The technology and application of low carbon energy systems moves at an ever-increasing pace. The drive to replace fossil fuels with renewables is motivating technologists, entrepreneurs and investors to develop solutions which will enable potential domestic and commercial customers to reduce demands for power and to generate power using low carbon technologies.
The people who write and maintain product related standards in this field have a struggle on their hands to keep the standards in line with technology development. Yet standards are needed to ensure that customers can rely on products which can be connected to other equipment, and the power supply grid, safely and effectively.
The ISO management system standards also have a role to play. The International Renewable Energy Agency (IRENA) shows data (from TUV Rheinland) that the vast majority of failures of renewable energy systems have a root cause in the quality of the manufacture or installation, rather than arising from the design of the technology solution. Reliable quality in product manufacture, installation and maintenance are essential to maximise customer take-up of products in the field. Well thought out quality assurance will mitigate a risk which investors are likely to consider in deciding where to put their funds.
ISO 9001 is firmly established as the Quality Assurance Standard for the vast majority of types of business. The revision in 2015 removes some of the bureaucracy, and introduces management assessment of risk in making decisions about implementation. Modern technologies enable necessary information (increasingly in multiple formats) to be made available in the latest version where and when required with minimal effort. It forms a sound base for designing an operation to meet the needs of the any market, and to drive improvement in customer service and operational efficiency.
The 2015 revision of the ISO management systems standards also harmonised their structures, which helps business implement multiple standards using matching processes to meet the various requirements. This matters for business in the low carbon sector, as their customers will often be driven by improvement targets detailed in ISO 14001 Environmental Management Systems, and ISO 50001, Energy Management Systems. Business in the low carbon sector can implement these standards to ensure 1) that they take these requirements int account in their own activities, and 2) that company and its staff understand what motivates their customers to improve environmental performance.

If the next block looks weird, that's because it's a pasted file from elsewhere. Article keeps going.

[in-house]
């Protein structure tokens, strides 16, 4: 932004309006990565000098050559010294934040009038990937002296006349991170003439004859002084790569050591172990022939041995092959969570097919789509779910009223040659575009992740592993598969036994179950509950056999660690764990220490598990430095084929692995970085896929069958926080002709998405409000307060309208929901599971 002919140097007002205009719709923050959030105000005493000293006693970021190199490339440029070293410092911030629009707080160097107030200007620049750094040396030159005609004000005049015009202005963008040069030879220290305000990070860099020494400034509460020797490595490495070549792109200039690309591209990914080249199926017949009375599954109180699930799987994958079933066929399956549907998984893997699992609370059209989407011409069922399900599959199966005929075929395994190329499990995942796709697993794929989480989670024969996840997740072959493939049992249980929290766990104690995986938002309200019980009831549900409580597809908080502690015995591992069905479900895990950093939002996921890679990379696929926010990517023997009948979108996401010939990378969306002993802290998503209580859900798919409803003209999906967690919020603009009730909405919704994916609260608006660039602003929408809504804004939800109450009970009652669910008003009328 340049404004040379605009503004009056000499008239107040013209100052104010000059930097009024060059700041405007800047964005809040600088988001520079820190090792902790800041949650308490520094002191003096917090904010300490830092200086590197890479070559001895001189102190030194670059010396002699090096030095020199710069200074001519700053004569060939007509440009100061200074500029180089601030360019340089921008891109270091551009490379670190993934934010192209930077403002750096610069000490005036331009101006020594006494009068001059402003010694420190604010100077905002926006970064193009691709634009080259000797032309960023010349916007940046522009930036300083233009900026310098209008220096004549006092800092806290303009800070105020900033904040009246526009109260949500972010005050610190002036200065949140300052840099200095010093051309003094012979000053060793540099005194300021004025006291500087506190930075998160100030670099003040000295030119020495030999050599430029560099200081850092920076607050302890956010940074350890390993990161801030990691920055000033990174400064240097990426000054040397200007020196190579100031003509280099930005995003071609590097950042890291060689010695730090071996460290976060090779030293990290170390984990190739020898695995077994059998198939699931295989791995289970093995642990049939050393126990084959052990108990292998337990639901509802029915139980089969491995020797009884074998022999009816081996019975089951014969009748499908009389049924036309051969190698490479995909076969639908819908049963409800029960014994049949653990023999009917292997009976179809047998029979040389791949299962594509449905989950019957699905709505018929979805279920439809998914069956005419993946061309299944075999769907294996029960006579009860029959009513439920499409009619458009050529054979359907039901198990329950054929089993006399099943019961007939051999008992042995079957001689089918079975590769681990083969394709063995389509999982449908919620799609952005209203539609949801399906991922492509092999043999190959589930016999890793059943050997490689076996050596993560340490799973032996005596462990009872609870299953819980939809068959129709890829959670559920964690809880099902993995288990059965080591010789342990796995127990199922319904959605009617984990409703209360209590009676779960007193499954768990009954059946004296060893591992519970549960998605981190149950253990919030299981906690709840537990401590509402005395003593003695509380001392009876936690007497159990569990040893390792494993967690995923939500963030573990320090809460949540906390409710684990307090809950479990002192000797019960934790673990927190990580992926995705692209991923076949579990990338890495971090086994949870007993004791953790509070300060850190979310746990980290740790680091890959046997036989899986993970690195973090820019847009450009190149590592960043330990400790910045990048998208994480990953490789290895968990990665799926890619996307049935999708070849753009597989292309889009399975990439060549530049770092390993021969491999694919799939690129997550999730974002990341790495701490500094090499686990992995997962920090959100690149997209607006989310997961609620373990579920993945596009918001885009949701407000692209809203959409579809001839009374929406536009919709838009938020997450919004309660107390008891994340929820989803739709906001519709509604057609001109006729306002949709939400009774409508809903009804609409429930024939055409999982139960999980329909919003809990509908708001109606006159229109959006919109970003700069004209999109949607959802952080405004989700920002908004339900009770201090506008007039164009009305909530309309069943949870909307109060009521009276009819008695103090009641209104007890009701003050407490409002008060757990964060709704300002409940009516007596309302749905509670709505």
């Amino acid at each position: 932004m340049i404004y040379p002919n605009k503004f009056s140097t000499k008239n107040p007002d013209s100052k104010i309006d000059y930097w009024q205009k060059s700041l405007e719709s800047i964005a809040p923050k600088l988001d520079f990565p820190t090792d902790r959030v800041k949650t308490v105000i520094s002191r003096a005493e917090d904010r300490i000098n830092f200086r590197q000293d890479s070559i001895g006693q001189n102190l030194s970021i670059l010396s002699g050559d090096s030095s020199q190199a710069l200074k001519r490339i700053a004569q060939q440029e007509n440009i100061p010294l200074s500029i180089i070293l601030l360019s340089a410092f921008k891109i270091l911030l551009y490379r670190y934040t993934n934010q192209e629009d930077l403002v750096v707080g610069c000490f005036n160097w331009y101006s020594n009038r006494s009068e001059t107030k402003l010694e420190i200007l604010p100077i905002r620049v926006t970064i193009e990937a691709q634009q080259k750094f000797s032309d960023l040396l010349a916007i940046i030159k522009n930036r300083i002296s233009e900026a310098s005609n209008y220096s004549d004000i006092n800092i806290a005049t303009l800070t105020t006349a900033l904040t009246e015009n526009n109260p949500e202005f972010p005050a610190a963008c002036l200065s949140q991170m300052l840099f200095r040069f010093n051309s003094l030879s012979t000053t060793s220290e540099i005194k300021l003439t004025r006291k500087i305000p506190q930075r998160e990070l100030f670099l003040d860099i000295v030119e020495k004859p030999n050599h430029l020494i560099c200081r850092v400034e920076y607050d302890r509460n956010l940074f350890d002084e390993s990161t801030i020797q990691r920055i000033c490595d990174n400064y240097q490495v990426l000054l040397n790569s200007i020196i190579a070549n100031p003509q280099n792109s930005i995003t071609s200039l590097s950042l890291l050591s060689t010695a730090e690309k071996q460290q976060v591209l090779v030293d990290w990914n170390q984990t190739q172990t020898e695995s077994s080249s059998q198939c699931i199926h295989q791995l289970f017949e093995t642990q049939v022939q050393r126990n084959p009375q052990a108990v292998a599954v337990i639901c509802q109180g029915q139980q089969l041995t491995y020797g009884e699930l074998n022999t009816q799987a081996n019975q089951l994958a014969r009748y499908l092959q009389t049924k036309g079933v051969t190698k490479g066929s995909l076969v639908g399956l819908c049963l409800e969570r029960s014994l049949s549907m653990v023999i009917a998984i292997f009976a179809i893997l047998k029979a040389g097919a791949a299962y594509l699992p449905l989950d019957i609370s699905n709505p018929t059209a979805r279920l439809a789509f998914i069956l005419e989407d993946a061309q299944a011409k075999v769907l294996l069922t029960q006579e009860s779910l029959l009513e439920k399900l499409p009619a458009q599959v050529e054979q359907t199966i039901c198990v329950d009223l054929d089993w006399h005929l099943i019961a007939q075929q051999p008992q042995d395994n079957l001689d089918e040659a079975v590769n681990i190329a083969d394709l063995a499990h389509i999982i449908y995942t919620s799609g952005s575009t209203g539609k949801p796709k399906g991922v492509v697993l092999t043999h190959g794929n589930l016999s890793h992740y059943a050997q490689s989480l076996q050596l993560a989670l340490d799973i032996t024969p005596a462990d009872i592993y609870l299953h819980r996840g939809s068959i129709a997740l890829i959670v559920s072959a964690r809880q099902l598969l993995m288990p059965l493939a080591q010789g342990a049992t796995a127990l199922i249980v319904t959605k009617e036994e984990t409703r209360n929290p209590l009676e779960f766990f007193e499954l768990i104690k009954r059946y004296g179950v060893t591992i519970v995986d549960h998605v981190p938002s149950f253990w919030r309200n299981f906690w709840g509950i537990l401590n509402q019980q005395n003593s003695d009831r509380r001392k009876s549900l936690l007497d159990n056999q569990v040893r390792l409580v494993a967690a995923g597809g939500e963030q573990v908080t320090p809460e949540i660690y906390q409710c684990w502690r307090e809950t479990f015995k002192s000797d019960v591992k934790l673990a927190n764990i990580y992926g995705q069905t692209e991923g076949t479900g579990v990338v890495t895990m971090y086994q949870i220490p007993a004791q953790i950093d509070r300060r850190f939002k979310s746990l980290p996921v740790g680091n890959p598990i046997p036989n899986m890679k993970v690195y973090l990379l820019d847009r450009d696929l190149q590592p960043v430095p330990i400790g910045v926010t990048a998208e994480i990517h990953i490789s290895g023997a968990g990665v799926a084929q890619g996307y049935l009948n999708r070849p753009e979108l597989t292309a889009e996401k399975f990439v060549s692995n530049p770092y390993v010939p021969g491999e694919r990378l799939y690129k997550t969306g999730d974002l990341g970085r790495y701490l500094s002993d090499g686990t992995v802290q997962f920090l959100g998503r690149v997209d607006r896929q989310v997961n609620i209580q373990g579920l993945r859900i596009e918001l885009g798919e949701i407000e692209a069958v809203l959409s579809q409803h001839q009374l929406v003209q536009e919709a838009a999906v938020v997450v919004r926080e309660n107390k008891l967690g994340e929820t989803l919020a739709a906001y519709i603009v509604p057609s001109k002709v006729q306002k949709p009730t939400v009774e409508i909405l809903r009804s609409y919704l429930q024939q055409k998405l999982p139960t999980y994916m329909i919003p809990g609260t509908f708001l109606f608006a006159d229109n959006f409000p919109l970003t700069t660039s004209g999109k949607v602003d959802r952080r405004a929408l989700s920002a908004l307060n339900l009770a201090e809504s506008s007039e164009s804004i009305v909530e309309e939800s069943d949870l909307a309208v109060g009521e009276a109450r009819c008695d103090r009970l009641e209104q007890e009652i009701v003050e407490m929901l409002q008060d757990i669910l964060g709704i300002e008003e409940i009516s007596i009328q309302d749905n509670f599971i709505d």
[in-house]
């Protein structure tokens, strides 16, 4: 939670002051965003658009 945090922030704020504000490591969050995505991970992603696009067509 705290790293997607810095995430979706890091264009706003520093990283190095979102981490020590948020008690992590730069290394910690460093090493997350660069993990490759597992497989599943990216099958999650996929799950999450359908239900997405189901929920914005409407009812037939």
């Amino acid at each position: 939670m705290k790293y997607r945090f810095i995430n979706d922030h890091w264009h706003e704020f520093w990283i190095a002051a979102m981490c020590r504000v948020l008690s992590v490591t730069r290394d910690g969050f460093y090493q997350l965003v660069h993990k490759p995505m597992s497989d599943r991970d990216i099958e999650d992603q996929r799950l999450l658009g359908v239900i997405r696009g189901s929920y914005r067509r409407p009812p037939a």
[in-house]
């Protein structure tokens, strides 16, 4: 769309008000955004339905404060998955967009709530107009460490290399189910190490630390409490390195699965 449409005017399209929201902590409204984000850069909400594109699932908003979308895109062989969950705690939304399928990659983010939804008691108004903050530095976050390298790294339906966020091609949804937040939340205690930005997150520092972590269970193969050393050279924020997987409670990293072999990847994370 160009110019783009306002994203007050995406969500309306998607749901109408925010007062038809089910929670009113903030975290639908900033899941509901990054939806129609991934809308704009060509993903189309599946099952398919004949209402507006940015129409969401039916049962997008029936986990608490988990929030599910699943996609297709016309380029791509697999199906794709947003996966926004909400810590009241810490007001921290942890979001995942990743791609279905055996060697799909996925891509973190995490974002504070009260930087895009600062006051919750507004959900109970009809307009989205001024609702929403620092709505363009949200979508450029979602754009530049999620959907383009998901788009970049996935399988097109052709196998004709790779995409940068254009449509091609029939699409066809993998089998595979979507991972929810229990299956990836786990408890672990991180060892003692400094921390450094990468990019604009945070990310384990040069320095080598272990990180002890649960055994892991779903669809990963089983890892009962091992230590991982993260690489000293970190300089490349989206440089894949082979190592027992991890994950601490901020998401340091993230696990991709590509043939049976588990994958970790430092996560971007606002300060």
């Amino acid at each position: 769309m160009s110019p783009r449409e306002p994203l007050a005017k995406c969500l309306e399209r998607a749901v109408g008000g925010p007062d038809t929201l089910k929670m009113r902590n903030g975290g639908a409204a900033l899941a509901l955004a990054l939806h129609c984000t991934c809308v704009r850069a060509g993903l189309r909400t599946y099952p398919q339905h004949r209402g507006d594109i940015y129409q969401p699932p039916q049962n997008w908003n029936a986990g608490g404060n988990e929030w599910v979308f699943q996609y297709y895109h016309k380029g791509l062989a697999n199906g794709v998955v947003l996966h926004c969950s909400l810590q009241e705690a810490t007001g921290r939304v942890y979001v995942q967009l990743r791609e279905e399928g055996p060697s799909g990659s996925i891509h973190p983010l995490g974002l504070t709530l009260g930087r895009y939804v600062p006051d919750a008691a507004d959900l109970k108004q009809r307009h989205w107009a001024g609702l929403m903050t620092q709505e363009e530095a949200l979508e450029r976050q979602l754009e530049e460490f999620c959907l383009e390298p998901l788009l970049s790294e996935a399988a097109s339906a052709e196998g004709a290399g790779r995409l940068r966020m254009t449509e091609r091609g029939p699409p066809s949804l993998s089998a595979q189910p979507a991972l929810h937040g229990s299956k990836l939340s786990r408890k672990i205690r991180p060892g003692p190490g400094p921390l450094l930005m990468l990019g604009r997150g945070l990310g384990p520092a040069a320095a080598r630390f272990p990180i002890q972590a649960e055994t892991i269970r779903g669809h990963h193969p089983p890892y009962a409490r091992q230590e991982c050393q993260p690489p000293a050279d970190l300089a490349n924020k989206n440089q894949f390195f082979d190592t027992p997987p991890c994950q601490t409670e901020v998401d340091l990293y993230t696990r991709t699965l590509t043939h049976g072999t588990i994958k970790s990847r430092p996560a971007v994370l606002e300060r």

The ISO standards have had a poor reputation historically in some sectors for introducing unnecessary bureaucracy and blocking change. The standards use words like “appropriate” and “suitable” in most clauses. The business therefore has the flexibility to design and implement practices which meet their requirements AND address the requirements of the standards.
Third party certification to the ISO management system standards is well established in many fields, and low carbon energy will be no be different. The UK Accreditation Service has issued over 100 accreditation certificates to bodies who can carry out ISO9001 certification, and over 30 for ISO 14001. There are also some bodies who do this work under assessment schemes which do not have the accepted national accreditation mark from UKAS. Businesses who believe independent certification of the quality and/or environmental management system is useful have a wide range of choice. Lead-time, cost, customer acceptability and experience of the sector will be considerations for business seeking third part certification.
Businesses based in Liverpool City Region who are working in the low carbon sector, or aspire to work in the sector, can hear more about this at our workshop on 22 November. Alastair Cameron of Glentarn Consultants, who has worked with these standards and their predecessors in a wide range of sectors for over 40 years, will describe the requirements and processes for effective implementation for businesses. A representative from Liverpool based World Certification Services, a UKAS accredited certification body, will detail the assessment process. There will be opportunities for companies to ask questions about their specific business requirements, and receive guidance on how best to move forward.